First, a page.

The Lancaster is another of the great, iconic aircraft of World War II. Also the last of the major Allied “heavies” that I haven’t featured yet at this site.
Let’s take a look at this very important British bomber.
At the start of World War II British strategic bombers meant the Vickers Wellington, Handley Page Hampton and Armstrong Whitworth Whitley. All three were twins, modern by the standards of the time but somewhat wanting as pure bomb haulers. Only the Wellington was close to adequate, at least enough to be the last of those three in production and service.
The RAF wanted something clearly bigger, with the range to hit targets deep in Germany from England and enough load to make the trip worthwhile. This mostly meant four engine bombers. Short provided the first such, the Stirling bomber entered service in 1941. It could carry a significant load, but due to an ill-advised wingspan limitation from the Air Ministry, its operational ceiling was low making it highly vulnerable to all forms of defense. It was phased out of front-line service by 1943.
Next up was the Handley Page Halifax. Although its initial form was as a twin it was produced as a Rolls-Royce Merlin powered four engine bomber. It also flew its first bombing missions in 1941, and was all around a more capable aircraft. Bomber Command CO Arthur Harris came to regard the type as inadequate compared to the later Lancaster, it did carry a smaller bomb load with a slightly shorter range; but mostly crews disagreed with Harris’ assessment of the type and it would count as a modern and capable aircraft to the end of the War. Truly this was a major strategic bomber, that is not available in my scale, so no Halifax at PlaneDave for the foreseeable future…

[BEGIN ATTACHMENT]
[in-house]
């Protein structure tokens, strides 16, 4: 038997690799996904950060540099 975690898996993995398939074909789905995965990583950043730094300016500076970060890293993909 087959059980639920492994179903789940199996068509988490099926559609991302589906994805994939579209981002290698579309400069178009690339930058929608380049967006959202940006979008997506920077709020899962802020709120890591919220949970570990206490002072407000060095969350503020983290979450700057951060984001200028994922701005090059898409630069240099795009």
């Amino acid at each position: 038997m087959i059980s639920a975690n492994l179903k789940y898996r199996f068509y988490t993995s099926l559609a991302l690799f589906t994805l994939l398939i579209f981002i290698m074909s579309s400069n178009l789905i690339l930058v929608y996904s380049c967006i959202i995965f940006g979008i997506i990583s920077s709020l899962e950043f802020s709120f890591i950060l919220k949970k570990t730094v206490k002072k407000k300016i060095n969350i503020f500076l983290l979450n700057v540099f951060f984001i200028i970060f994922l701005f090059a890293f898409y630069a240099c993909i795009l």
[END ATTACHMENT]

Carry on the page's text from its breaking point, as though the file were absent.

This all leads to the Lancaster. Avro started work an a new heavy twin design (heavy medium?) in the late 1930s. It was powered by two Rolls-Royce Vulture engines, a new design, bigger than the Merlin. It could generate over 1700 hp, so the new aircraft was more powerful than existing twins. This plane flew as the Avro Manchester in 1939 and entered service in 1941 along with the other new types. But problems were quickly apparent, mainly the Vulture engine was no where near ready for service. It was prone to fires or simple failures. Production was ceased after 202 examples due to insolvable engine troubles.
But the type flew well and showed much promise. So Avro decided to replace the two Vultures with four Merlins. They used the engine pods (“power eggs”) designed for the Bristol Beaufighter Mk II, and lengthened the wingspan by 12 feet. This was initially the “Manchester Mk III”, but the designation was changed to Lancaster before flight testing was even complete.